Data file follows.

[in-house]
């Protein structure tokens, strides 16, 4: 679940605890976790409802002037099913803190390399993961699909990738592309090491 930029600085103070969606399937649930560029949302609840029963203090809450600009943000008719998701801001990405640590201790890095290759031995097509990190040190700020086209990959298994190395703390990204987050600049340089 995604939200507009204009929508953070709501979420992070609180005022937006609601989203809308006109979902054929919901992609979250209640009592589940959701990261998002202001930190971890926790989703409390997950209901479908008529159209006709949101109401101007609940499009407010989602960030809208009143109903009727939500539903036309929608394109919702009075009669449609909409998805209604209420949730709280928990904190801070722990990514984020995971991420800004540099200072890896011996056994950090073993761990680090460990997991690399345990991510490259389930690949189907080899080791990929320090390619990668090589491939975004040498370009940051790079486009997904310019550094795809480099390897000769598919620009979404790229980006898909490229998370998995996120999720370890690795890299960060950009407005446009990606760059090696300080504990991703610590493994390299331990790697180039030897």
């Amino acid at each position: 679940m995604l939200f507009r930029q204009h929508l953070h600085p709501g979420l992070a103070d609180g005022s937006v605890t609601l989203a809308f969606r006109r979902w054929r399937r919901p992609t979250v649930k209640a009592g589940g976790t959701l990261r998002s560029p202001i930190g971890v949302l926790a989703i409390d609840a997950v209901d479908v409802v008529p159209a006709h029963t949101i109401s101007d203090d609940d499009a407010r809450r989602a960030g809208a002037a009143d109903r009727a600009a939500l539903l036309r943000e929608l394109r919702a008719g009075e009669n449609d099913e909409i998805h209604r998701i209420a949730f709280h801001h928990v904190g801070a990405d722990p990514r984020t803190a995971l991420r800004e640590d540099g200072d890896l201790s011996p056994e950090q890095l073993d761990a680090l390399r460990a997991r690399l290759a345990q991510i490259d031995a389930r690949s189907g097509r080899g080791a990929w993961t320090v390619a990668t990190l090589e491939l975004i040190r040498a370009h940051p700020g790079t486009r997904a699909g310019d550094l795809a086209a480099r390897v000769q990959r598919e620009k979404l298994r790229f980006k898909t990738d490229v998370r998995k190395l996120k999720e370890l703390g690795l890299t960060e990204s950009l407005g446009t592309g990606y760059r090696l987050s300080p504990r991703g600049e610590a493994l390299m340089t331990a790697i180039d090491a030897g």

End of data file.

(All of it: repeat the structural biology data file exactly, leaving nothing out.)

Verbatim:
[in-house]
């Protein structure tokens, strides 16, 4: 679940605890976790409802002037099913803190390399993961699909990738592309090491 930029600085103070969606399937649930560029949302609840029963203090809450600009943000008719998701801001990405640590201790890095290759031995097509990190040190700020086209990959298994190395703390990204987050600049340089 995604939200507009204009929508953070709501979420992070609180005022937006609601989203809308006109979902054929919901992609979250209640009592589940959701990261998002202001930190971890926790989703409390997950209901479908008529159209006709949101109401101007609940499009407010989602960030809208009143109903009727939500539903036309929608394109919702009075009669449609909409998805209604209420949730709280928990904190801070722990990514984020995971991420800004540099200072890896011996056994950090073993761990680090460990997991690399345990991510490259389930690949189907080899080791990929320090390619990668090589491939975004040498370009940051790079486009997904310019550094795809480099390897000769598919620009979404790229980006898909490229998370998995996120999720370890690795890299960060950009407005446009990606760059090696300080504990991703610590493994390299331990790697180039030897």
């Amino acid at each position: 679940m995604l939200f507009r930029q204009h929508l953070h600085p709501g979420l992070a103070d609180g005022s937006v605890t609601l989203a809308f969606r006109r979902w054929r399937r919901p992609t979250v649930k209640a009592g589940g976790t959701l990261r998002s560029p202001i930190g971890v949302l926790a989703i409390d609840a997950v209901d479908v409802v008529p159209a006709h029963t949101i109401s101007d203090d609940d499009a407010r809450r989602a960030g809208a002037a009143d109903r009727a600009a939500l539903l036309r943000e929608l394109r919702a008719g009075e009669n449609d099913e909409i998805h209604r998701i209420a949730f709280h801001h928990v904190g801070a990405d722990p990514r984020t803190a995971l991420r800004e640590d540099g200072d890896l201790s011996p056994e950090q890095l073993d761990a680090l390399r460990a997991r690399l290759a345990q991510i490259d031995a389930r690949s189907g097509r080899g080791a990929w993961t320090v390619a990668t990190l090589e491939l975004i040190r040498a370009h940051p700020g790079t486009r997904a699909g310019d550094l795809a086209a480099r390897v000769q990959r598919e620009k979404l298994r790229f980006k898909t990738d490229v998370r998995k190395l996120k999720e370890l703390g690795l890299t960060e990204s950009l407005g446009t592309g990606y760059r090696l987050s300080p504990r991703g600049e610590a493994l390299m340089t331990a790697i180039d090491a030897g």